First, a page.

Franklin hill turn around
10 degrees/feels like -1
feels like: an ice rink then loose sand on the beach then too hard concrete; spring if you close your eyes so you can’t see the snow and you just feel the bright sun, hear all the birds warbling and cooing and chirping
Scott and I signed up this morning for the Twin Cities Marathon next October. It’s happening!
Even though the path was difficult–slippery, loose, hard–I had a good run. Ran 5 miles. I haven’t done that much since Jan 12th, when I ran a 10k. Very bright. Saw my shadow, her tassels fluttering in the wind. Looked down at the river: open water. Listened to my feet snapping on the path. Greeted the Daily Walker. Ran up the Franklin hill for the first time in a few weeks. Noticed how blue the sky was. So bright! Wore my sunglasses the entire time, wondering how much bluer the sky and the snow looked through these lenses. Was passed by a runner after the turn around. Such a beautiful gait. So relaxed and rhythmic. Gracefully bobbing up and down. I love watching a good runner’s feet as they rise and fall, up down, up down, up down. Started chanting my numbers again. First, 123/45 then 123/45 It’s interesting how much easier it was to get the rhythm straight when I was moving. Sitting here now at my computer, I’m struggling. After chanting numbers I added some words: mystery is solved/suspects are captured/Shaggy & Scooby/Velma too
On the final day of February, here are 2 poems entitled February:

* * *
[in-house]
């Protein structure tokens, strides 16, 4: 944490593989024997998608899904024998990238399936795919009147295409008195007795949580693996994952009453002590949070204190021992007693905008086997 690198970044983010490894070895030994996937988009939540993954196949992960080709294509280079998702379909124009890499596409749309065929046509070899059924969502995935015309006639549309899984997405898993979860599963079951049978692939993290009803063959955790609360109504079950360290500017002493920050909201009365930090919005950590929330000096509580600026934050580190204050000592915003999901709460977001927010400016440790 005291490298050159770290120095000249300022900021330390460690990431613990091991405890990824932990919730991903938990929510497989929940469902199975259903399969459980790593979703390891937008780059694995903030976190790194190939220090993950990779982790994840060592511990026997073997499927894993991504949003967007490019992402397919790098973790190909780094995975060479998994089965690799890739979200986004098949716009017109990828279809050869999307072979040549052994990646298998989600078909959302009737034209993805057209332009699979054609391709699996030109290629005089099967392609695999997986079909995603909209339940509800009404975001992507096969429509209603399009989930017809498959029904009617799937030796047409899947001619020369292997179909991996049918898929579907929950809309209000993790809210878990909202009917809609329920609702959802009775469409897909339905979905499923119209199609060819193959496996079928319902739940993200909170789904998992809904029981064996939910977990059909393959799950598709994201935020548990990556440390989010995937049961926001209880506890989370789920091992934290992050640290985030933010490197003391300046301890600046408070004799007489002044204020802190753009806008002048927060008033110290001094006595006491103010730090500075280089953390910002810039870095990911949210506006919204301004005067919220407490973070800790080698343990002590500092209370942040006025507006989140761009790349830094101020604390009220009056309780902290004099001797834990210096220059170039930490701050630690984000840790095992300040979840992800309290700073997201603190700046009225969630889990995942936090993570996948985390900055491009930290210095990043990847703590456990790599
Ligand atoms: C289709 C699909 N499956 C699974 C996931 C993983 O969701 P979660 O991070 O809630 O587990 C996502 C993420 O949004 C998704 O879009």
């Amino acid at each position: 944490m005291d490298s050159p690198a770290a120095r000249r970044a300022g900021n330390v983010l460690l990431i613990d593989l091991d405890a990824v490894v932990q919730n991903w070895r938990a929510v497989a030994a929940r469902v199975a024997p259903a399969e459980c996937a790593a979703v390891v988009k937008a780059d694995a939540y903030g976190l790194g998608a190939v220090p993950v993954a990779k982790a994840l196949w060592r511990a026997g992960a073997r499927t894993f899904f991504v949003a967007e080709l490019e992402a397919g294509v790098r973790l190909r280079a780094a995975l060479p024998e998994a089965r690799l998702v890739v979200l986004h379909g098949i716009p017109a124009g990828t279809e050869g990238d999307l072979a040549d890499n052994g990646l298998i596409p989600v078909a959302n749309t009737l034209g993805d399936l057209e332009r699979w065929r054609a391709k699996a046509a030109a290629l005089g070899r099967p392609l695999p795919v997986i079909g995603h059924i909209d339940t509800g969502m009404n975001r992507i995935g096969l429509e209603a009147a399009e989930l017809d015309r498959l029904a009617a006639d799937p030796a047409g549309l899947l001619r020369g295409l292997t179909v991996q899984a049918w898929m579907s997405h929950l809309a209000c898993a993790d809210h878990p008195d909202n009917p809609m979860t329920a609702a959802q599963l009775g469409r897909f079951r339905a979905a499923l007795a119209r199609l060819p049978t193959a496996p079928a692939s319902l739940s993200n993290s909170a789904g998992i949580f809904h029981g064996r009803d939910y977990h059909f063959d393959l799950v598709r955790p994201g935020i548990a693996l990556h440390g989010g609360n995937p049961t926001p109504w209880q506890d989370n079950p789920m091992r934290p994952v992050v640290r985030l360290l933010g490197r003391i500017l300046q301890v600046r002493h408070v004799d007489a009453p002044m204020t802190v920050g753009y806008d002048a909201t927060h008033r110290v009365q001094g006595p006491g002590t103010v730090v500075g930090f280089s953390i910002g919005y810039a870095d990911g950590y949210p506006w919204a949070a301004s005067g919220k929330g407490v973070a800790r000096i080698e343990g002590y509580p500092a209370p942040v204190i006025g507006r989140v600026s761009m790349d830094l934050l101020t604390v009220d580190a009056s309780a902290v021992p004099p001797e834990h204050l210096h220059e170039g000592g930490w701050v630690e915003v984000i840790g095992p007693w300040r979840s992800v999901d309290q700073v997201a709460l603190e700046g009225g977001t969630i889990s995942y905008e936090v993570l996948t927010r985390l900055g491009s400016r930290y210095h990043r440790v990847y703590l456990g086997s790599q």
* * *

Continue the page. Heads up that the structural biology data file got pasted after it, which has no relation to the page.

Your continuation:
BY JACK COLLOM
It is all kind of lovely that I know
what I attend here now the maturity of snow
has settled around forming a sort of time
pushing that other over either horizon and all is mine
in any colors to be chosen and
everything is cold and nothing is totally frozen
the primary rough
erosion of what white fat it will occur
stiff yellows O
beautiful beautifully austere
be gotten down to, that much rash and achievement that
would promote to, but
now I know my own red
network electrifying this welcome annual hush.
I must admit, after reading this poem–both out loud and in my head–many times, I still don’t understand these lines: “what white fat it will occur/stiff yellows O/beautiful beautifully austere/be gotten down to/that much each and achievement that would promote to” Guess I’ll have to read it a couple dozen more times–I like that he’s making me work for it. The confusion is a nice contrast to the pleasing/easy/comfortable/welcoming rhymes: know/snow, chosen/frozen/erosion
BY BILL CHRISTOPHERSEN
The cold grows colder, even as the days
grow longer, February’s mercury vapor light
buffing but not defrosting the bone-white
ground, crusty and treacherous underfoot.
This is the time of year that’s apt to put
a hammerlock on a healthy appetite,
old anxieties back into the night,
insomnia and nightmares into play;
when things in need of doing go undone
and things that can’t be undone come to call,
muttering recriminations at the door,
and buried ambitions rise up through the floor
and pin your wriggling shoulders to the wall;
and hope’s a reptile waiting for the sun.
Many February poems focused on signs of spring. I read one that featured the green tips (or leaves or something) of a crocus on Feb 28! Where is this magical land of flowers in February? Certainly not in Minnesota. I like my February poems bleak, bemoaning the endless winter, with barely any hope of spring ever coming.